But before immersing herself in HR, Lieber studied pre-law and communications at the University of the Pacific. She graduated in 1984, headed off to law school at Santa Clara School of Law, and in 1987, received her J.D. Next, Lieber worked a five-year stint for the largest employment firm in the country representing management: Littler Mendelson. And in 1995, after leaving Littler, she became a partner at Fisher and Phillips.
''I began doing a lot of in-person training for employees and supervisors in areas like unlawful harassment preventions, discipline and discharge, hiring, interviewing, family and medical leave, the intersection of leave laws and diversity type training,'' says Lieber.
''[All of this] opened my eyes to the fact that as an attorney who knows the law, being with employees and supervisors gave me a very practical take on what it’s like to be in the work place. Because I would sometimes say to them, ‘This is harassment. Here are some examples of what could be harassment.’ And some people [would] say, ‘Well, you don’t understand my job — I’m a police officer. I get harassed everyday. So how does that apply to me?’ So it really opened up my thinking about training.''
As a professional who enjoys taking big risks, Lieber soon took a big one: in 2000, she left her practice (and her salary) and launched her own business. Its headquarters? ''My kitchen,'' she adds with a laugh.
She founded the business with her brother. ''He handled all the technological and financial side, and I did all the course development, the sales, the marketing. We’re not partners anymore. I bought him out in 2005, but that’s how we began.
''I really believed in training, good high quality training, that employees and supervisors could learn from that was scalable,'' she continues. ''And the way to do that is through the Internet.''
Workplace Answers is a San Francisco-based company that trains in areas of HR exclusively through the web. With a vibrant and diverse staff of 25 employees (who do everything from graphics to technology, from customer service to sales), Workplace Answers ''services employers all around the globe, providing compliance training to their employees and supervisors.''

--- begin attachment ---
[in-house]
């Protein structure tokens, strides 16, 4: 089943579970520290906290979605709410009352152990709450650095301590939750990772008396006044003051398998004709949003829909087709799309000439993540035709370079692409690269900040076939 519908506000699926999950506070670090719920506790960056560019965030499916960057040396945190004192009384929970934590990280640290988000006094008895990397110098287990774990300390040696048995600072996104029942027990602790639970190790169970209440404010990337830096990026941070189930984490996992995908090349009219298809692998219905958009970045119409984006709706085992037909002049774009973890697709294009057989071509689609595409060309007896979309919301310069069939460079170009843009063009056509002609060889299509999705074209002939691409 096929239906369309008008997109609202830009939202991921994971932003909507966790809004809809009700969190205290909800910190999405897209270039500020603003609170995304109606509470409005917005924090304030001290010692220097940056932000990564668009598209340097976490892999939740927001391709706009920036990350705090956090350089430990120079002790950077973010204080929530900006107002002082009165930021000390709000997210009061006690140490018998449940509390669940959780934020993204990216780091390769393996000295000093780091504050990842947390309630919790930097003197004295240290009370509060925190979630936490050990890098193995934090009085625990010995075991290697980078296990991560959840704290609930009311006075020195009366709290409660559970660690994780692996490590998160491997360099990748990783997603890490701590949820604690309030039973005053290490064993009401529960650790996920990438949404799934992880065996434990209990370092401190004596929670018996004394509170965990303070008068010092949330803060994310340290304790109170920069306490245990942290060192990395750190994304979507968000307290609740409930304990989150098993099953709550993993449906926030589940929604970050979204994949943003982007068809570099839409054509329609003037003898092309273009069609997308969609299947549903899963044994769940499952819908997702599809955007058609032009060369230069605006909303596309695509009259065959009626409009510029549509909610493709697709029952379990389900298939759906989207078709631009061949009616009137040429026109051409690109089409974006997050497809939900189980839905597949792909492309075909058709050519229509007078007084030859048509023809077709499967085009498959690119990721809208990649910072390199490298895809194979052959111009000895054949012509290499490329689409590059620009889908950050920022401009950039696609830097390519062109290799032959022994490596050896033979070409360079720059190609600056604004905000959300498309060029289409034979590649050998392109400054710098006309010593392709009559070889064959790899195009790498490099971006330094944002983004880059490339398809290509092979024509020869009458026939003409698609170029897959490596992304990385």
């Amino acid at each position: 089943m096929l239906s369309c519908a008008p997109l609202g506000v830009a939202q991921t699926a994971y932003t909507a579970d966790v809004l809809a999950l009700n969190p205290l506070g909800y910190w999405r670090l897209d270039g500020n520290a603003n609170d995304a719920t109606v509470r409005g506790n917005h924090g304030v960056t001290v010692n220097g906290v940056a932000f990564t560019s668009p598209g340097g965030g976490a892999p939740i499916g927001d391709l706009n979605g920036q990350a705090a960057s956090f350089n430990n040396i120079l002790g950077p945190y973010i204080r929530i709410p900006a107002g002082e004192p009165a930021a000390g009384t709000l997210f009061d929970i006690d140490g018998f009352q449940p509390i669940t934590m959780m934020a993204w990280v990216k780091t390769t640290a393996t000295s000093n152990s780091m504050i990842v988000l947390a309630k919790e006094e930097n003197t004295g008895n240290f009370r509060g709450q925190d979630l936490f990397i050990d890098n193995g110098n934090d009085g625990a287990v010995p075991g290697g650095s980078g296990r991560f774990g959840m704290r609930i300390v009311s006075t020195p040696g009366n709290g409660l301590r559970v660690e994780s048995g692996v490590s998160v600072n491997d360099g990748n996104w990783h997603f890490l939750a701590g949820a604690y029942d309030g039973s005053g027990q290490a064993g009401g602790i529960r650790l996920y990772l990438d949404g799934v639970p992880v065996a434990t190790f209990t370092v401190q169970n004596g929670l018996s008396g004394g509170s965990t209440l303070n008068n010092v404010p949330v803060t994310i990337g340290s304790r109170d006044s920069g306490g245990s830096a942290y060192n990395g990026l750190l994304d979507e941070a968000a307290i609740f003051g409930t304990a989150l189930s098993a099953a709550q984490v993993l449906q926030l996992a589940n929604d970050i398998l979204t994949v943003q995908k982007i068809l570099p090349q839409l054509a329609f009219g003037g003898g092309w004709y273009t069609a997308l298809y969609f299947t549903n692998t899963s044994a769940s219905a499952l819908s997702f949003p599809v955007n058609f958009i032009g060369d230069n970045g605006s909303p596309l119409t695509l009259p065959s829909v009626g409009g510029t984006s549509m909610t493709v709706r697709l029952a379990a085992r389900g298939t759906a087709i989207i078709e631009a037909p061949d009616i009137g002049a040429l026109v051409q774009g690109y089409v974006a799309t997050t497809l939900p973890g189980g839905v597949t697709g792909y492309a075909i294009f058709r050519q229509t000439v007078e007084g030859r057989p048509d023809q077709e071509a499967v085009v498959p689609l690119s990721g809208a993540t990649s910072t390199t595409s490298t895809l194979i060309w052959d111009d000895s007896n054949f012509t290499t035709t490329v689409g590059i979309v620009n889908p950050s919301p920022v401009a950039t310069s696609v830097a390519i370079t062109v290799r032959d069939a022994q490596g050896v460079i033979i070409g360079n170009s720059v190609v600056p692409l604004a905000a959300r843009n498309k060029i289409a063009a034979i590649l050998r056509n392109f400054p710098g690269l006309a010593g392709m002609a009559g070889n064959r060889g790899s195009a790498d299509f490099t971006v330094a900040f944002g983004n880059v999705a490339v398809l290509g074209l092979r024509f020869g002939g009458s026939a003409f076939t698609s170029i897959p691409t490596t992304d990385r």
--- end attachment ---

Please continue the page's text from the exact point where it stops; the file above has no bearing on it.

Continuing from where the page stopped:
''It’s been such a labor of love,'' says Lieber, who has overcome various new-business-owner challenges, the biggest one being inexperience. Naïve about sales, naïve about technology, and naïve about drafting proposals, Lieber had a lot to learn when she began; however, she persevered. She maintained her passion. She hired an incredible team. And, perhaps most important of all, she learned how to delegate. Doing it all by herself, Lieber learned, wasn’t realistic.
''To find employees and my senior management team and people who have been with me for years now, supporting that dream…it just leaves me speechless that I’ve had such great support. Because you definitely cannot do this alone.''
And the payoffs of persevering have made everything worth it. ''One thing I like,'' Lieber says, ''is seeing relatively young employees come in to our company and seeing how they grow over the years and time and how they learn new skills and gain confidence.
''It’s a great feeling that you are educating people that you’ll never even meet or know — everywhere. And they can take that education and that learning with them even when they leave that work environment, and hopefully that it makes all work environments a more respectful and comfortable place to work.''
Though not practicing law, Lieber continues applying her legal knowledge to the HR field. And she shares her expertise with many. Lieber has discussed harassment issues in a variety of publications including HR Magazine, the San Francisco Chronicle, and the Los Angeles Times.